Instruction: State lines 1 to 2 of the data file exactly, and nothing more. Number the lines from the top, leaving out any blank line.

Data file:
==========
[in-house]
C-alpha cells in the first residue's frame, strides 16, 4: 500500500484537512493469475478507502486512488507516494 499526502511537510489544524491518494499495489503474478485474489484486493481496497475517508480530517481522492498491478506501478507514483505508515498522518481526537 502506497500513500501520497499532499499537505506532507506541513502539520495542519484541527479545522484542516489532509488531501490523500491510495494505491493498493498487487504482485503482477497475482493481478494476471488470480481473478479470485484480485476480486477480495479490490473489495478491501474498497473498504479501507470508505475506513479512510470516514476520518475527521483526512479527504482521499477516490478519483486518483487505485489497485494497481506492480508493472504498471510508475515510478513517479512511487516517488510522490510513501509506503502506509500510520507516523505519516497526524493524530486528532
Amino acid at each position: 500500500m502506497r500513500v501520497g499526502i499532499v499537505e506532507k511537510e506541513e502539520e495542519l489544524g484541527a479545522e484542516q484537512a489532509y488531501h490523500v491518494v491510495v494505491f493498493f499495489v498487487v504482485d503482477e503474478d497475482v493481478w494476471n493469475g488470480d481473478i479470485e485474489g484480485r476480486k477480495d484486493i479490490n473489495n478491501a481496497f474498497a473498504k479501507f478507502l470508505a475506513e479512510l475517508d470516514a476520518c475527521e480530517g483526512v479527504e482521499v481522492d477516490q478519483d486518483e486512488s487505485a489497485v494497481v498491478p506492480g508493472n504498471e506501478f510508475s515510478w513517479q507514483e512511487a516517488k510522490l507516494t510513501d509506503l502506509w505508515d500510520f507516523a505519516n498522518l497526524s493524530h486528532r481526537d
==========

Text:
[in-house]
C-alpha cells in the first residue's frame, strides 16, 4: 500500500484537512493469475478507502486512488507516494 499526502511537510489544524491518494499495489503474478485474489484486493481496497475517508480530517481522492498491478506501478507514483505508515498522518481526537 502506497500513500501520497499532499499537505506532507506541513502539520495542519484541527479545522484542516489532509488531501490523500491510495494505491493498493498487487504482485503482477497475482493481478494476471488470480481473478479470485484480485476480486477480495479490490473489495478491501474498497473498504479501507470508505475506513479512510470516514476520518475527521483526512479527504482521499477516490478519483486518483487505485489497485494497481506492480508493472504498471510508475515510478513517479512511487516517488510522490510513501509506503502506509500510520507516523505519516497526524493524530486528532